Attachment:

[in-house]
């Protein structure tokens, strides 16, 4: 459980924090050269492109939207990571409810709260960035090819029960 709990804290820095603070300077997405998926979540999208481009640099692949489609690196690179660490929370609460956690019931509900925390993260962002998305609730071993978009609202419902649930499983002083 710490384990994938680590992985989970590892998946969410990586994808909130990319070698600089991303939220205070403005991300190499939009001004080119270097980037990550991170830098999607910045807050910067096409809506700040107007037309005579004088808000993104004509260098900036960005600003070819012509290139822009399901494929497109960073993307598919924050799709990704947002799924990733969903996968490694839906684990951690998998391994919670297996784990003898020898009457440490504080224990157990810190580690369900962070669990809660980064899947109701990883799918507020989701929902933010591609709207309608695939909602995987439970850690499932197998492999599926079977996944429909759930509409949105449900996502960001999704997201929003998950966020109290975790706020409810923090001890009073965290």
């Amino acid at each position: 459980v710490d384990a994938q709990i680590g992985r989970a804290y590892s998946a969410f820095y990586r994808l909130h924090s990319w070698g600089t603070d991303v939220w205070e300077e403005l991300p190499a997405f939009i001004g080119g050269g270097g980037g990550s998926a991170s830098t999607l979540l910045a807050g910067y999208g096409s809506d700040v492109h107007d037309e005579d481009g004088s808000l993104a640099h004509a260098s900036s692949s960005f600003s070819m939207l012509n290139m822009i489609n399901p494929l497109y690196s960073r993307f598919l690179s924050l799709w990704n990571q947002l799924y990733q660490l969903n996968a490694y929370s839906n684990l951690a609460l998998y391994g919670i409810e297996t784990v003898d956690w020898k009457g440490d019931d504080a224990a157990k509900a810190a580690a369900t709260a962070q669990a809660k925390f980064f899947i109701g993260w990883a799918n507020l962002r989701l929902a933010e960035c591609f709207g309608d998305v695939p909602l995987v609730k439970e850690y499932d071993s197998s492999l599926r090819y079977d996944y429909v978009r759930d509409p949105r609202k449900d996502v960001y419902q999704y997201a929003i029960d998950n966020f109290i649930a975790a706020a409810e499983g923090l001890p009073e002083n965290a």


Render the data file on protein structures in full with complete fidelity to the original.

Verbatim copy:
[in-house]
């Protein structure tokens, strides 16, 4: 459980924090050269492109939207990571409810709260960035090819029960 709990804290820095603070300077997405998926979540999208481009640099692949489609690196690179660490929370609460956690019931509900925390993260962002998305609730071993978009609202419902649930499983002083 710490384990994938680590992985989970590892998946969410990586994808909130990319070698600089991303939220205070403005991300190499939009001004080119270097980037990550991170830098999607910045807050910067096409809506700040107007037309005579004088808000993104004509260098900036960005600003070819012509290139822009399901494929497109960073993307598919924050799709990704947002799924990733969903996968490694839906684990951690998998391994919670297996784990003898020898009457440490504080224990157990810190580690369900962070669990809660980064899947109701990883799918507020989701929902933010591609709207309608695939909602995987439970850690499932197998492999599926079977996944429909759930509409949105449900996502960001999704997201929003998950966020109290975790706020409810923090001890009073965290």
């Amino acid at each position: 459980v710490d384990a994938q709990i680590g992985r989970a804290y590892s998946a969410f820095y990586r994808l909130h924090s990319w070698g600089t603070d991303v939220w205070e300077e403005l991300p190499a997405f939009i001004g080119g050269g270097g980037g990550s998926a991170s830098t999607l979540l910045a807050g910067y999208g096409s809506d700040v492109h107007d037309e005579d481009g004088s808000l993104a640099h004509a260098s900036s692949s960005f600003s070819m939207l012509n290139m822009i489609n399901p494929l497109y690196s960073r993307f598919l690179s924050l799709w990704n990571q947002l799924y990733q660490l969903n996968a490694y929370s839906n684990l951690a609460l998998y391994g919670i409810e297996t784990v003898d956690w020898k009457g440490d019931d504080a224990a157990k509900a810190a580690a369900t709260a962070q669990a809660k925390f980064f899947i109701g993260w990883a799918n507020l962002r989701l929902a933010e960035c591609f709207g309608d998305v695939p909602l995987v609730k439970e850690y499932d071993s197998s492999l599926r090819y079977d996944y429909v978009r759930d509409p949105r609202k449900d996502v960001y419902q999704y997201a929003i029960d998950n966020f109290i649930a975790a706020a409810e499983g923090l001890p009073e002083n965290a």